By BOB MAIER
That did not take long: 253 days after closing the sale for the purchase of Municipal Light and Power by Chugach Electric Association, Chugach has filed with the Regulatory Commission of Alaska for a … well … I am just not sure what they have filed for.
In Chugach’s July 1, 2021 submittal with the RCA – (Docket U-21-059) – Chugach requested to reopen the stipulated purchase and sales agreement with ML&P.
Chugach’s reason was not for a rate increase but for assistance to help them address a deficiency in their ‘margin performance’.
The only two reasons given were “(1) an economic downturn in the local economy caused, in part, by the Covid 19 pandemic and (2) customer efforts to manage energy usage more efficiently” with ‘the primary impact being seen in the North District (former ML&P service area territory)’.
During the pandemic those darn old ML&P ratepayers have not been using their toasters and washing machines as much as the ratepayers in Chugach Electric’s South District, which is the historic Chugach territory.
On July 30, the RCA denied Chugach Electric’s request to reopen the ML&P purchase and sales agreement and instead opened a separate Docket – (U-21-059) – to address Chugach’s projected 2021 margin shortfall.
Anchorage Ordinance 2018-1(S) placed Proposition 10 on the April 3, 2018 Municipal ballot, which presented the sale of ML&P to voters. Prop 10 passed by a 65% to 35% margin.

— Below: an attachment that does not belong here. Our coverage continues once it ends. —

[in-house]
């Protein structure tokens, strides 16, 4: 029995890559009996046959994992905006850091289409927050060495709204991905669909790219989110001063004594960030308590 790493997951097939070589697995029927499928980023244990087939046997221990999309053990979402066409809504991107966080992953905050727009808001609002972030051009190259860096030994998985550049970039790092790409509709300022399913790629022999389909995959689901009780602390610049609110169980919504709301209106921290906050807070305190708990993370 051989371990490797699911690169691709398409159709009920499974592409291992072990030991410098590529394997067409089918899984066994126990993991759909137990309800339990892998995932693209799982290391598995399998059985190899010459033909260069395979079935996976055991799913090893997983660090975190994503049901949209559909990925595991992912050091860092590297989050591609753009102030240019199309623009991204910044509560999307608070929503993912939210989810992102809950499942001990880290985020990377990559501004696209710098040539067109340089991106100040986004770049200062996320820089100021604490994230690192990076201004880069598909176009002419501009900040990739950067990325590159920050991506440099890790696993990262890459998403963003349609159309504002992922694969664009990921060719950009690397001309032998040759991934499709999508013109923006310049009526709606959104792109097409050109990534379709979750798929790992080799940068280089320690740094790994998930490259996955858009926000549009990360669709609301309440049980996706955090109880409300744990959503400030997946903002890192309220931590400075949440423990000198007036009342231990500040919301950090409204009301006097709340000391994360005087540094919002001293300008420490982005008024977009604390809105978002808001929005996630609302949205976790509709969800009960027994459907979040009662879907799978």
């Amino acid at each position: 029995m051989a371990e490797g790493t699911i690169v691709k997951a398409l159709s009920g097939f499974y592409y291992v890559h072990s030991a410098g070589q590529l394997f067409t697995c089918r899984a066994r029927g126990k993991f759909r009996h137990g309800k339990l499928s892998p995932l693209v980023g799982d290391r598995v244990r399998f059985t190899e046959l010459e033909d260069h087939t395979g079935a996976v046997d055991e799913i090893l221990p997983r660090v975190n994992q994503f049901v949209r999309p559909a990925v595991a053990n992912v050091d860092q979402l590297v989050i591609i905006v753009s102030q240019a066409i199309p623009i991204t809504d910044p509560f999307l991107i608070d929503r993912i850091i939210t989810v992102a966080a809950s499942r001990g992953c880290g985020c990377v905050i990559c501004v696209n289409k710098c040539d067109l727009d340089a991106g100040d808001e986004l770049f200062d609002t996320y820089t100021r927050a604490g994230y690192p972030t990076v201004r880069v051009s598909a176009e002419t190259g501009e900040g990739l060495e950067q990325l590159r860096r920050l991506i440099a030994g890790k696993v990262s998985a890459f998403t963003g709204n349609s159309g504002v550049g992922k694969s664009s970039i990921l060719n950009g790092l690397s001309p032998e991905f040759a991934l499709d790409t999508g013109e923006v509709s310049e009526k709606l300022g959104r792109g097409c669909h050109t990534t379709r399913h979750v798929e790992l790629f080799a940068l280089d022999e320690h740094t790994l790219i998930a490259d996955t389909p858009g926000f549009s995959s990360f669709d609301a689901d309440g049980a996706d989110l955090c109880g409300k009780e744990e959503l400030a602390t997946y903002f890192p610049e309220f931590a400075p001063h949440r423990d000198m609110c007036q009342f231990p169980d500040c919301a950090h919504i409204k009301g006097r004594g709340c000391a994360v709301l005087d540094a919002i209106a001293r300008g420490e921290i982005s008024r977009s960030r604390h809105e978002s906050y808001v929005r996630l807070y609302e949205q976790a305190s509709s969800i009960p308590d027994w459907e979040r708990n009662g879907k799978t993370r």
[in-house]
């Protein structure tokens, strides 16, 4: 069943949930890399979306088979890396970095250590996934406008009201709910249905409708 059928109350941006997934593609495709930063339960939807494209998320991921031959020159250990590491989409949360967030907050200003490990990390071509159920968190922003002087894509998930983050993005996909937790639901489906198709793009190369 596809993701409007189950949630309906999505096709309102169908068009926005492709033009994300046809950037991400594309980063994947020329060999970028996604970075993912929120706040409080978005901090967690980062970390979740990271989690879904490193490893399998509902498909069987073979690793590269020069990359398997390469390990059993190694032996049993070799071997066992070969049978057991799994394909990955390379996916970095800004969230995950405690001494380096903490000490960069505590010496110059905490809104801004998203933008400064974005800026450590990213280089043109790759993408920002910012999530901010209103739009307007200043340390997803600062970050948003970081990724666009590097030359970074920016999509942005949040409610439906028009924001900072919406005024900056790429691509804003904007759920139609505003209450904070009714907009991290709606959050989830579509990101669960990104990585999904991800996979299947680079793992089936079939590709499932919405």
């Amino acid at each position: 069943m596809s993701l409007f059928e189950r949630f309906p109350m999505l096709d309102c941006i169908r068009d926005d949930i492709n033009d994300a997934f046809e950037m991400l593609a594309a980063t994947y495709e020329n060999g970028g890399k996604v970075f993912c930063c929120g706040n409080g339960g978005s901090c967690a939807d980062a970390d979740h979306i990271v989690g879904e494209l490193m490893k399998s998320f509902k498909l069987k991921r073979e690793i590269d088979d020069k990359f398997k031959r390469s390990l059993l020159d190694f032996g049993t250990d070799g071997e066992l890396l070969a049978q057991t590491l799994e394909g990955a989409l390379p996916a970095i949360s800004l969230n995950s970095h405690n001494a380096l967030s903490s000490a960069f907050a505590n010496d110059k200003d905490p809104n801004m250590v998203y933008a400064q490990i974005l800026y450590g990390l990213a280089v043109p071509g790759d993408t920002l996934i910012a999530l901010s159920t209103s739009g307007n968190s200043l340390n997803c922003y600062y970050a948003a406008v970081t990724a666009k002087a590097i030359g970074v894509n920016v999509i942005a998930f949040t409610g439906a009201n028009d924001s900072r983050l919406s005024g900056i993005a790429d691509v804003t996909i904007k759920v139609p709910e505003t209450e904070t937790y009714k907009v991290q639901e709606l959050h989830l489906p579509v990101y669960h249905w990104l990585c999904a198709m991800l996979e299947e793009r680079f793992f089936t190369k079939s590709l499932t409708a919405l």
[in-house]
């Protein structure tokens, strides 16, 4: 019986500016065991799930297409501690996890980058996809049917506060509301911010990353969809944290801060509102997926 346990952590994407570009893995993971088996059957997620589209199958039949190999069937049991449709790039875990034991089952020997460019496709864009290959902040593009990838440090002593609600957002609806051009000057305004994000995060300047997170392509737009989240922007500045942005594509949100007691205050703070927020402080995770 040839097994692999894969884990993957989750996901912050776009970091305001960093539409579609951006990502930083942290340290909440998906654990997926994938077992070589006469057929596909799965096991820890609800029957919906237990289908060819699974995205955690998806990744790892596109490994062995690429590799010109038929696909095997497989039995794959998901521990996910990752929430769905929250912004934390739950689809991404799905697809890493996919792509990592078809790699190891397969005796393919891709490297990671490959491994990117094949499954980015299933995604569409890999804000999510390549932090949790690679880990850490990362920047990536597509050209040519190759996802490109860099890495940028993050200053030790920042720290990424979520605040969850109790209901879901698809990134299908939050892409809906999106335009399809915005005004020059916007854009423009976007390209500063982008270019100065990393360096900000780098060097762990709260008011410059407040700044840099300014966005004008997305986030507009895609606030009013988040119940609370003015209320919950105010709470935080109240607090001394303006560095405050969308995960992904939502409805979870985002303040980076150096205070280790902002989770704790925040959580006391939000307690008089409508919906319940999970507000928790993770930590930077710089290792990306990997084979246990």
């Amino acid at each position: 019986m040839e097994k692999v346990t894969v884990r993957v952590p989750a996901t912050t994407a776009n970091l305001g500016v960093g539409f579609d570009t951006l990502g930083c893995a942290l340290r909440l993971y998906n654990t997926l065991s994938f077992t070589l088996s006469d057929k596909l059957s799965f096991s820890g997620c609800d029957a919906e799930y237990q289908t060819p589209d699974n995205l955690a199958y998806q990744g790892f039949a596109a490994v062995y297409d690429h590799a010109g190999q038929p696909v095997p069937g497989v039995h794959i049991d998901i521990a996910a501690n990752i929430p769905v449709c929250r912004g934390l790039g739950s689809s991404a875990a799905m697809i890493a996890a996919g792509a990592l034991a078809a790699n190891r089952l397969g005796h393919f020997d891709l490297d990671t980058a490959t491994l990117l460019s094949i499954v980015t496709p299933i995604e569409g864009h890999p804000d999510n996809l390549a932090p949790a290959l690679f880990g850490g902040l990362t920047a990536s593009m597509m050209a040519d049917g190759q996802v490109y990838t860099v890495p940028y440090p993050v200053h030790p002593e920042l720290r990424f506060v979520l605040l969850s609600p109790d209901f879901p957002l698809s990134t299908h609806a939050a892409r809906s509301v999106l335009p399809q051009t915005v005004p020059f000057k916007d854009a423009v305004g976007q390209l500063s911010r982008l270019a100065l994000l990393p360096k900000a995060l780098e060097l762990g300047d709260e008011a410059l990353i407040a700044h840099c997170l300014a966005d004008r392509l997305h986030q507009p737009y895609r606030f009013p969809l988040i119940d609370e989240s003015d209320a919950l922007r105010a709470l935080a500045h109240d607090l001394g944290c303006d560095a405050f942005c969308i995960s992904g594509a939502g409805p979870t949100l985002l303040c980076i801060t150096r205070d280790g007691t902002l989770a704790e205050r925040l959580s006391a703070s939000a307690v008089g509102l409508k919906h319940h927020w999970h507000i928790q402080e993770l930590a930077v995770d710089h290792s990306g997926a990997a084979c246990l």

Included in the Prop 10 Ballot language was the provision “No Increase in Base Rates. Base rates for existing ML&P and Chugach Electric ratepayers would not increase as a result of the transaction.”
So let us take a look at a few excerpts from the final 152-page RCA decision concerning the sale of ML&P to Chugach Electric dated May 28, 2020 which is attached. (Dockets U-19-020, U-19-021 and U-18-102).
Page 2 – “The transaction as conceived by ML&P and Chugach was not straightforward.”
Page 10 – “Chugach will have only 13% equity after closing the transaction”
Page 41 – “One basic premise of the transaction is that base rates for ML&P and Chugach ratepayers will not increase as a direct result of Chugach’s acquisition of most ML&P assets. For the reasons discussed below we cannot, and do not, accept that premise as limiting our rate setting authority or obligations under law.”
Page 44 – “We note that this transaction was approved by the MOA Assembly and voters based in part on a public representation by Chugach that base rates for ML&P and Chugach ratepayers would not increase as a result of Chugach’s acquisition of most ML&P assets. That public representation is not expressly included in any of the documents that we have been asked to approve …”
Page 48 – “We inform Chugach, the MOA, and ML&P, that closing this transaction under the terms and conditions we require in this order is an express waiver of any claims for remedies under the language of Ballot Measure 10 or any municipal ordinances if Chugach’s base rates are increased by us as a result of the costs incurred buy Chugach to acquire most of ML&P’s assets.”